To aid you in your search, you are issued a host of nifty gadgets. Your inventory includes a cellular phone preprogrammed with speed dial numbers. A handheld Newton 2000 Personal Digital Assistant, or PDA, that is multi-functional. The PDA allows you to navigate the game location, send and receive e-mail and access your field notes and address database (I wouldn’t mind having one of these myself!). Plus, you have night binoculars, a camera, a lockpick and other assorted high-tech gadgetry. What is most impressive about your inventory is that you can use any item, any time, anywhere. So even though I took about 40 useless pictures and then downloaded them during the course of the game, it was great that I was able to do so at my whim and not feel like the game was controlling my every action.Ease of inventory control: A.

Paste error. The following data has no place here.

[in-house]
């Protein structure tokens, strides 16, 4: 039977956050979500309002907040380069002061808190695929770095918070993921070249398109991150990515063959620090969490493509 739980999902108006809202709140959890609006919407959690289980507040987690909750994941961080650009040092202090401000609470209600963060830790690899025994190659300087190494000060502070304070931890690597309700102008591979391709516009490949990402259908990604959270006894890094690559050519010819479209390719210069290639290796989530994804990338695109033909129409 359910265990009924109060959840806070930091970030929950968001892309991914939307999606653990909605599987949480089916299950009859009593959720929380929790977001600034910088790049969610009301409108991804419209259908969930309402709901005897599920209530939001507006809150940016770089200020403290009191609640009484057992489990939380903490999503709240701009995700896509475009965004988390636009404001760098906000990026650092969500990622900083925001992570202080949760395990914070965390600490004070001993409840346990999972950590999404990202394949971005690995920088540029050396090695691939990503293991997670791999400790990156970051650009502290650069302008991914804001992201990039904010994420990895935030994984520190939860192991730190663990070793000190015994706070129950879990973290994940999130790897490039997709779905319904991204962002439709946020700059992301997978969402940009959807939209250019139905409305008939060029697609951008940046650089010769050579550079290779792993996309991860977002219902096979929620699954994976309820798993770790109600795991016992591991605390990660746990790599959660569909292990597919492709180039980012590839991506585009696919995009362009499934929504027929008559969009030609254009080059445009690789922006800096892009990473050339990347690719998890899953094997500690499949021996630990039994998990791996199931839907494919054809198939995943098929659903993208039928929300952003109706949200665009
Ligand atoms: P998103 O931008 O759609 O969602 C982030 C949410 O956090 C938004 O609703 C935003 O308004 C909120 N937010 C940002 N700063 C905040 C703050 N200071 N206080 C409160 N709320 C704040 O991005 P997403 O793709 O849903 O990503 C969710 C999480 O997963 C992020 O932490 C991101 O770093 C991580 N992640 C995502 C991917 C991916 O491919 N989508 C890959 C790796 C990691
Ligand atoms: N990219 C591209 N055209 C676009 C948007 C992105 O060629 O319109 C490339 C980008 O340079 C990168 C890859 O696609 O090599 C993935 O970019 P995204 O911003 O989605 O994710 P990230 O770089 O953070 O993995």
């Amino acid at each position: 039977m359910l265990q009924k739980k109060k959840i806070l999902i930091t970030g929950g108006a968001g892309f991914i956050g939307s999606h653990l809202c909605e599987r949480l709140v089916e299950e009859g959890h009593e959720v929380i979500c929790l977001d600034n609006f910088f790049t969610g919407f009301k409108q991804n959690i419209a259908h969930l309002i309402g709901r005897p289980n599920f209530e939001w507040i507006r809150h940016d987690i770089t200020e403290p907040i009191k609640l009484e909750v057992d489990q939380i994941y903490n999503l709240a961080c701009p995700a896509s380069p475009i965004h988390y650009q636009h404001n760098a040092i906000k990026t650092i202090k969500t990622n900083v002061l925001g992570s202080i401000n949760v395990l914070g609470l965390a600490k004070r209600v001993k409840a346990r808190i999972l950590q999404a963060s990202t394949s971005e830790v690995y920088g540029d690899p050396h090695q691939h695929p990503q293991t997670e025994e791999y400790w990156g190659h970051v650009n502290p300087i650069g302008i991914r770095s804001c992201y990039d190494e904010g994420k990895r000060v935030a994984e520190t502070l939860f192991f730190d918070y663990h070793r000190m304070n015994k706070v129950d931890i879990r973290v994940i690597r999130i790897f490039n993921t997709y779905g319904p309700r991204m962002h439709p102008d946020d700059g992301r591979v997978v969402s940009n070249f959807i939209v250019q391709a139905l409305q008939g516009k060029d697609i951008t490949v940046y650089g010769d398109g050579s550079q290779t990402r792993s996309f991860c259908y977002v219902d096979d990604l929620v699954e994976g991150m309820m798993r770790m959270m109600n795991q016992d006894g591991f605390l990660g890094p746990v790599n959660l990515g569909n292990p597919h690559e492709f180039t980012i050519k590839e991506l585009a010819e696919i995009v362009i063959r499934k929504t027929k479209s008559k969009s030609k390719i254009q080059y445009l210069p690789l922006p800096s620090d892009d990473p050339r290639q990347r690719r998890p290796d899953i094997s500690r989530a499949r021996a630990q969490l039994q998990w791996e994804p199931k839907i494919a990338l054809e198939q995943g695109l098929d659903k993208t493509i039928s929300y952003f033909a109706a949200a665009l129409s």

The X-Files comes on seven CDs, and there is no disk swapping. This accounts for the high-quality, letterboxed digital video that lends the game a cinematic feel. You can choose to play with or without your inventory displayed at the bottom of the screen or with or without text captions. With the captions and inventory turned off, you would swear that you were viewing an interactive version of the television show on your monitor. But, along with this cinematic feel comes realism and, you guessed it, the dreaded action scene. Actually, they do add a nice touch to game. It is aggravating at first to attempt to shoot and kill the “bad guys,” but once you realize that you have unlimited chances to continue from the same spot with no penalty in your progress for getting killed yourself, these scenes then lost their urgency. Action sequences: B-.